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Original Research ARTICLE

Front. Psychiatry, 30 May 2017 | https://doi.org/10.3389/fpsyt.2017.00087

Morphine Reward Promotes Cue-Sensitive Learning: Implication of Dorsal Striatal CREB Activity

imageMathieu Baudonnat1,2, imageJean-Louis Guillou1,2, imageMarianne Husson1,2, imageVeronique D. Bohbot3, imageLars Schwabe4 and imageVincent David1,2*
  • 1CNRS UMR 5287, Institut de Neurosciences Cognitives et Intégratives d’Aquitaine, Pessac, France
  • 2Département des Sciences de la Vie et de la Santé, Nouvelle Université de Bordeaux, Pessac, France
  • 3Department of Psychiatry, Douglas Institute, McGill University, Montreal, QC, Canada
  • 4Department of Cognitive Psychology, University of Hamburg, Hamburg, Germany

Different parallel neural circuits interact and may even compete to process and store information: whereas stimulus–response (S–R) learning critically depends on the dorsal striatum (DS), spatial memory relies on the hippocampus (HPC). Strikingly, despite its potential importance for our understanding of addictive behaviors, the impact of drug rewards on memory systems dynamics has not been extensively studied. Here, we assessed long-term effects of drug- vs food reinforcement on the subsequent use of S–R vs spatial learning strategies and their neural substrates. Mice were trained in a Y-maze cue-guided task, during which either food or morphine injections into the ventral tegmental area (VTA) were used as rewards. Although drug- and food-reinforced mice learned the Y-maze task equally well, drug-reinforced mice exhibited a preferential use of an S–R learning strategy when tested in a water-maze competition task designed to dissociate cue-based and spatial learning. This cognitive bias was associated with a persistent increase in the phosphorylated form of cAMP response element-binding protein phosphorylation (pCREB) within the DS, and a decrease of pCREB expression in the HPC. Pharmacological inhibition of striatal PKA pathway in drug-rewarded mice limited the morphine-induced increase in levels of pCREB in DS and restored a balanced use of spatial vs cue-based learning. Our findings suggest that drug (opiate) reward biases the engagement of separate memory systems toward a predominant use of the cue-dependent system via an increase in learning-related striatal pCREB activity. Persistent functional imbalance between striatal and hippocampal activity could contribute to the persistence of addictive behaviors, or counteract the efficiency of pharmacological or psychotherapeutic treatments.

Introduction

Drug addiction may be viewed as an aberrant form of learning during which strong associations linking actions to drug seeking are expressed as persistent stimulus–response (S–R) habits, thereby increasing the vulnerability to relapse (13). Whereas the hippocampal memory system encodes relationships between events and their later flexible use, the dorsal part of the striatum plays a critical role in habit/procedural learning (47). Studies in both rodents and humans support the view that the hippocampus (HPC) and the dorsal striatum (DS) interact in either a cooperative (810) or competitive manner during learning (1114). It is well documented that emotional, stressful events are potent modulators of striatum–HPC interactions: they promote habitual over cognitive forms of learning, through the interaction of glucocorticoids and noradrenaline (1519). The amygdala plays a key role in orchestrating the switch from hippocampal to striatal learning (20, 21). Stress decreases hippocampal LTP in rodents with an intact amygdala, but not in lesioned animals (22). In contrast, we know surprisingly little about the impact of rewards on interactions between memory systems.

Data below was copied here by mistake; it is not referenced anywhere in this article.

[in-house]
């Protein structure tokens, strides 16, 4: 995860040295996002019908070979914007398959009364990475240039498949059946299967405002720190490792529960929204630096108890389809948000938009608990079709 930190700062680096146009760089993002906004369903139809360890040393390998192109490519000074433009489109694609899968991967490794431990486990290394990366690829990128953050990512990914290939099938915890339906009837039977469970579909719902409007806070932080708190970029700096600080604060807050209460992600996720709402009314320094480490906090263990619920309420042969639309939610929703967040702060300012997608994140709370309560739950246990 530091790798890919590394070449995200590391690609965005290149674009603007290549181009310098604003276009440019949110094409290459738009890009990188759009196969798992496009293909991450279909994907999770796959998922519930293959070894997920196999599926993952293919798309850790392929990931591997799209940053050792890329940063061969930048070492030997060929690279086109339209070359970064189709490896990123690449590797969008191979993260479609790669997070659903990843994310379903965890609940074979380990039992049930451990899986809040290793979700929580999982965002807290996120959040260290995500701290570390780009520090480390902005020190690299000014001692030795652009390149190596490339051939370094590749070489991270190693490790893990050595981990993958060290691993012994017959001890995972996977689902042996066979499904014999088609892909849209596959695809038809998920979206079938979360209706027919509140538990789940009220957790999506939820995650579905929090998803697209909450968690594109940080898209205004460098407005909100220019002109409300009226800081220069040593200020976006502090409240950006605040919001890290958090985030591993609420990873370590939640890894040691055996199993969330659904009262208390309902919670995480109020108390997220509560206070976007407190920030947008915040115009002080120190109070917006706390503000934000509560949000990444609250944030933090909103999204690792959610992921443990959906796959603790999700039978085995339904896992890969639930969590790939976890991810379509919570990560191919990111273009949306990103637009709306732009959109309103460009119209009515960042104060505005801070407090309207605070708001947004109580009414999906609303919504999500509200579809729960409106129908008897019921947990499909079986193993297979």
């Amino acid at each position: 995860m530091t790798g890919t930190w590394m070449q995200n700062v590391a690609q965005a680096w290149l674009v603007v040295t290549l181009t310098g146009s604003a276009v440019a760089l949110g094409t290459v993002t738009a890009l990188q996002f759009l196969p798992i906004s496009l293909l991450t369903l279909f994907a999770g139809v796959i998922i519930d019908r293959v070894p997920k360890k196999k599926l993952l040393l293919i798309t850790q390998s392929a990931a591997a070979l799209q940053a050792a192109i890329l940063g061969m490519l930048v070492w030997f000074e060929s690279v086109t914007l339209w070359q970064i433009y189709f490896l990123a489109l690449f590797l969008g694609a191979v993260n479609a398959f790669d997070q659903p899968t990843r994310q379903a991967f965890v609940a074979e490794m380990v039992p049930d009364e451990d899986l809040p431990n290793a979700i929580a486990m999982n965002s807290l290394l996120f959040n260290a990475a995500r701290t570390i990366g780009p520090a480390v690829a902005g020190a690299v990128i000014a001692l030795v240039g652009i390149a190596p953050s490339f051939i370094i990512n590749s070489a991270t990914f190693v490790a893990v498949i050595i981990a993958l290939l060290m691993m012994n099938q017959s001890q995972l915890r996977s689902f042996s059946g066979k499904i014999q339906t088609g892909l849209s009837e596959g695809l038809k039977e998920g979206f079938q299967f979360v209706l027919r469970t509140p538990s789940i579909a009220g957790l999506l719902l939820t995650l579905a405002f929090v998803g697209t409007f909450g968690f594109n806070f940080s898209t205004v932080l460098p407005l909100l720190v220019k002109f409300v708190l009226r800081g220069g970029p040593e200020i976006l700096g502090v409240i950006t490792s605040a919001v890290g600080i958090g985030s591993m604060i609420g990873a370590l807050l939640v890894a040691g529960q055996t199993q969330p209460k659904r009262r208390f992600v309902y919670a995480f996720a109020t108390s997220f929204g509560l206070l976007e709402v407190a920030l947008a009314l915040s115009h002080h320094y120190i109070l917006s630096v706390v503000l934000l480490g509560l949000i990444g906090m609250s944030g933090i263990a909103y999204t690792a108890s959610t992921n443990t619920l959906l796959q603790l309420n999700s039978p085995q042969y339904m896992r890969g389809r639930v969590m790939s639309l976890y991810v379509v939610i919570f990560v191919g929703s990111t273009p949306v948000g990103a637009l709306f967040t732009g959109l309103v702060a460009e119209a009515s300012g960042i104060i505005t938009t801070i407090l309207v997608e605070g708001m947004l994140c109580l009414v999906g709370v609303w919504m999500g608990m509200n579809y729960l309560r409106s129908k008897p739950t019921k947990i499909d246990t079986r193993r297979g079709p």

All rewards, whether they are sensory (e.g., food) or pharmacological (e.g., drugs of abuse), activate an ascending dopamine (DA) mesolimbic circuit composed of neurons projecting from the ventral tegmental area (VTA) to the nucleus accumbens (NAC) (23, 24). This circuit mediates appetitive learning (25, 26) and is implicated in the transition from goal directed to habitual behavior through a succession of loops recruiting progressively the nigrostriatal system following novelty-elicited activation of the mesolimbic pathway (2730). The VTA also provides direct innervation to the HPC forming a loop that could act as a gating mechanism allowing access to long-term memory (31, 32). The VTA therefore appears to be a key locus for modulating interactions between memory systems (33, 34). We have previously reported that drug, but not food rewards lead to a deficit in a spatial memory task, while sparing a cued version of the same task (35). These effects were related to an increase in the PKA dependent phosphorylation of the cAMP response element-binding protein (pCREB) in the DS. pCREB is involved in the acquisition/consolidation of both cue-guided, striatum-dependent learning and spatial, HPC-dependent learning (12, 3640). Interestingly, spatial learning produces transient waves of pCREB in the HPC, and a long-term increase in pCREB levels lasting up to 72 h (41). pCREB has been linked to synaptic plasticity changes and to late-long-term potentiation (l-LTP) (42, 43). The l-LTP is clearly involved in long-term memory formation (44), and DA is a potent modulator of these cellular adaptations (45, 46), further suggesting that the reward system modulates interactions between different forms of learning. These cellular adaptations may reinforce information processing by a particular memory system and thereby, determine the mode of learning strategies subsequently used.